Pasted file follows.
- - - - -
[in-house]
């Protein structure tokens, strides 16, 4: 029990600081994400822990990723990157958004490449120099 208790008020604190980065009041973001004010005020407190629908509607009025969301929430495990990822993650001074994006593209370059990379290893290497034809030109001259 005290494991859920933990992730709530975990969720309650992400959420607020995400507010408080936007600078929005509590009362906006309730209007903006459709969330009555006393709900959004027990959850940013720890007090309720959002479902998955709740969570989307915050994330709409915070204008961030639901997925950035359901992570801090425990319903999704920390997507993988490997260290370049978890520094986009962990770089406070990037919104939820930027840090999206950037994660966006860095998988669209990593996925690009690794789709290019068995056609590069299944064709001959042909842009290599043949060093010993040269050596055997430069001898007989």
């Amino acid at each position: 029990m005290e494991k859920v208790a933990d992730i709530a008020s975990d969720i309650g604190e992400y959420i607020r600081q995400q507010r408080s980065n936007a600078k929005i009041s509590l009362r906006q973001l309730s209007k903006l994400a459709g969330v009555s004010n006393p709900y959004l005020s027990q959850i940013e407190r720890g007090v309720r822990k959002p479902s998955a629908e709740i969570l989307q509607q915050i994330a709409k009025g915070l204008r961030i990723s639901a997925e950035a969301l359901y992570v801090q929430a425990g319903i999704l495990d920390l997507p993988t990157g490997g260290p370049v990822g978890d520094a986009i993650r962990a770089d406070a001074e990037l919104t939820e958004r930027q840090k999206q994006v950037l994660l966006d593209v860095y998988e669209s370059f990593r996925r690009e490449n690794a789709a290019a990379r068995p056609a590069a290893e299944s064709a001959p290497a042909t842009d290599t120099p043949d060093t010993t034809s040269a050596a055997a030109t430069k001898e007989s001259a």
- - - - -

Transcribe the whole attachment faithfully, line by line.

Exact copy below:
[in-house]
């Protein structure tokens, strides 16, 4: 029990600081994400822990990723990157958004490449120099 208790008020604190980065009041973001004010005020407190629908509607009025969301929430495990990822993650001074994006593209370059990379290893290497034809030109001259 005290494991859920933990992730709530975990969720309650992400959420607020995400507010408080936007600078929005509590009362906006309730209007903006459709969330009555006393709900959004027990959850940013720890007090309720959002479902998955709740969570989307915050994330709409915070204008961030639901997925950035359901992570801090425990319903999704920390997507993988490997260290370049978890520094986009962990770089406070990037919104939820930027840090999206950037994660966006860095998988669209990593996925690009690794789709290019068995056609590069299944064709001959042909842009290599043949060093010993040269050596055997430069001898007989």
């Amino acid at each position: 029990m005290e494991k859920v208790a933990d992730i709530a008020s975990d969720i309650g604190e992400y959420i607020r600081q995400q507010r408080s980065n936007a600078k929005i009041s509590l009362r906006q973001l309730s209007k903006l994400a459709g969330v009555s004010n006393p709900y959004l005020s027990q959850i940013e407190r720890g007090v309720r822990k959002p479902s998955a629908e709740i969570l989307q509607q915050i994330a709409k009025g915070l204008r961030i990723s639901a997925e950035a969301l359901y992570v801090q929430a425990g319903i999704l495990d920390l997507p993988t990157g490997g260290p370049v990822g978890d520094a986009i993650r962990a770089d406070a001074e990037l919104t939820e958004r930027q840090k999206q994006v950037l994660l966006d593209v860095y998988e669209s370059f990593r996925r690009e490449n690794a789709a290019a990379r068995p056609a590069a290893e299944s064709a001959p290497a042909t842009d290599t120099p043949d060093t010993t034809s040269a050596a055997a030109t430069k001898e007989s001259a």